An unlikely job led Damian O'Farrill to catch the coding bug: salsa dance instructor.
O'Farrill was teaching salsa lessons in Mexico. He didn't have a tech background, but he knew there had to be a better way to keep track of his students' progress and keep up on billing than with old-fashioned pen and paper.
He turned to low-code platforms — products that allow users to build applications with very little coding knowledge. Low-code platforms focus more on dragging and dropping prebuilt components than writing code. Using a low-code platform from Salesforce.com and instructional videos from Salesforce.com's Trailhead website, O'Farrill built his own application to monitor his students' levels and payment schedules. But it didn't stop there.
O'Farrill caught the coding bug, inspired by all he could do with low-code platforms. He started trying more tools and learning programming languages online. A few years after O'Farrill built his first application to monitor salsa dance lessons, he began searching for jobs in the United States. He knew it would be particularly difficult finding work as a foreigner who needed sponsorship. "If I didn't have my Salesforce knowledge, I'm pretty sure I would not have been sponsored by any company," he said.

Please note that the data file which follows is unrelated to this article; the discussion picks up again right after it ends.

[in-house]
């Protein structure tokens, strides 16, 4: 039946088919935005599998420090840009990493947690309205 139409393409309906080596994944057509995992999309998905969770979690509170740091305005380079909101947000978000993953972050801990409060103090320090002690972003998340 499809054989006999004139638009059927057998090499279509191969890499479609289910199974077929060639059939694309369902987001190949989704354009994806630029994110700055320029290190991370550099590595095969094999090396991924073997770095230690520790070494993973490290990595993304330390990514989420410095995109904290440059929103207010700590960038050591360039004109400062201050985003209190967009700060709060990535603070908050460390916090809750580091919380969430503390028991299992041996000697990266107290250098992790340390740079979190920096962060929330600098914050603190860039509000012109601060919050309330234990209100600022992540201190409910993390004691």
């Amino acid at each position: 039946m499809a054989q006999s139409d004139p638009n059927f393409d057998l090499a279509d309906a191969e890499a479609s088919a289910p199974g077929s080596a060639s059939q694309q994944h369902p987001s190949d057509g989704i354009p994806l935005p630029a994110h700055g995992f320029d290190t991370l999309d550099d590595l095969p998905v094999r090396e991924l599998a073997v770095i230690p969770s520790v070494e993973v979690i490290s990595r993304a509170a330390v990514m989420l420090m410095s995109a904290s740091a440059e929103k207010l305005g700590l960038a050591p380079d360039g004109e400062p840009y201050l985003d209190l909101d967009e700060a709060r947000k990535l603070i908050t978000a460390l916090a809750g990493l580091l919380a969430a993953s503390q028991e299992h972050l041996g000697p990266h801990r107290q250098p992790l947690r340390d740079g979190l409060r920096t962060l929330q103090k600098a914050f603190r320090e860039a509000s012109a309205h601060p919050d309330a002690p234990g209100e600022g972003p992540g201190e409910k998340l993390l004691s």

Today he is in charge of marketing and sales automation at software design and services company Autodesk. "I was really doing creative work then. I had nothing to do with coding," O'Farrill said. "Now people perceive me as the tech guy."